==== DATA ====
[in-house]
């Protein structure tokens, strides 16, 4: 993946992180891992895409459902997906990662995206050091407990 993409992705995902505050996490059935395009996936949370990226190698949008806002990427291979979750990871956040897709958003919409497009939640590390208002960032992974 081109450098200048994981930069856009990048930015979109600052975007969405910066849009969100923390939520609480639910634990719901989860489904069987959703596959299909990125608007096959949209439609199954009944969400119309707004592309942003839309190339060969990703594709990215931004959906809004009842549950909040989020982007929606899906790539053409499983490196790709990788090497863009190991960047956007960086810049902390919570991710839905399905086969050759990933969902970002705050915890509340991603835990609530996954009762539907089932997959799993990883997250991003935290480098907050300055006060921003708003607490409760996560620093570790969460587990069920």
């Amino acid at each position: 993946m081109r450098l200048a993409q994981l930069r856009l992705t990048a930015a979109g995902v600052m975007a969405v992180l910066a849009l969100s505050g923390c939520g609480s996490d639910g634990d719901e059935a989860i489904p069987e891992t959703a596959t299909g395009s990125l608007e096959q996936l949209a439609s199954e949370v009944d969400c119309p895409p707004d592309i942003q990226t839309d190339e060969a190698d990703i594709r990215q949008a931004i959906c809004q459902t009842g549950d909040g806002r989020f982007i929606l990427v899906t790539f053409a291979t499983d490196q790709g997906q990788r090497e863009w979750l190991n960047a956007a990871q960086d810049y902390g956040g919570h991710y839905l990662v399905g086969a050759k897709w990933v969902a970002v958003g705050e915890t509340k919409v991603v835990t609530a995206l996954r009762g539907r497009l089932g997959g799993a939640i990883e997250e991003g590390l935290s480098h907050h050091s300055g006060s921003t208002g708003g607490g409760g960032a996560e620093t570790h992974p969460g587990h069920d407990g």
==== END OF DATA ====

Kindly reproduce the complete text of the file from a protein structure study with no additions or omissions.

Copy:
[in-house]
């Protein structure tokens, strides 16, 4: 993946992180891992895409459902997906990662995206050091407990 993409992705995902505050996490059935395009996936949370990226190698949008806002990427291979979750990871956040897709958003919409497009939640590390208002960032992974 081109450098200048994981930069856009990048930015979109600052975007969405910066849009969100923390939520609480639910634990719901989860489904069987959703596959299909990125608007096959949209439609199954009944969400119309707004592309942003839309190339060969990703594709990215931004959906809004009842549950909040989020982007929606899906790539053409499983490196790709990788090497863009190991960047956007960086810049902390919570991710839905399905086969050759990933969902970002705050915890509340991603835990609530996954009762539907089932997959799993990883997250991003935290480098907050300055006060921003708003607490409760996560620093570790969460587990069920």
């Amino acid at each position: 993946m081109r450098l200048a993409q994981l930069r856009l992705t990048a930015a979109g995902v600052m975007a969405v992180l910066a849009l969100s505050g923390c939520g609480s996490d639910g634990d719901e059935a989860i489904p069987e891992t959703a596959t299909g395009s990125l608007e096959q996936l949209a439609s199954e949370v009944d969400c119309p895409p707004d592309i942003q990226t839309d190339e060969a190698d990703i594709r990215q949008a931004i959906c809004q459902t009842g549950d909040g806002r989020f982007i929606l990427v899906t790539f053409a291979t499983d490196q790709g997906q990788r090497e863009w979750l190991n960047a956007a990871q960086d810049y902390g956040g919570h991710y839905l990662v399905g086969a050759k897709w990933v969902a970002v958003g705050e915890t509340k919409v991603v835990t609530a995206l996954r009762g539907r497009l089932g997959g799993a939640i990883e997250e991003g590390l935290s480098h907050h050091s300055g006060s921003t208002g708003g607490g409760g960032a996560e620093t570790h992974p969460g587990h069920d407990g």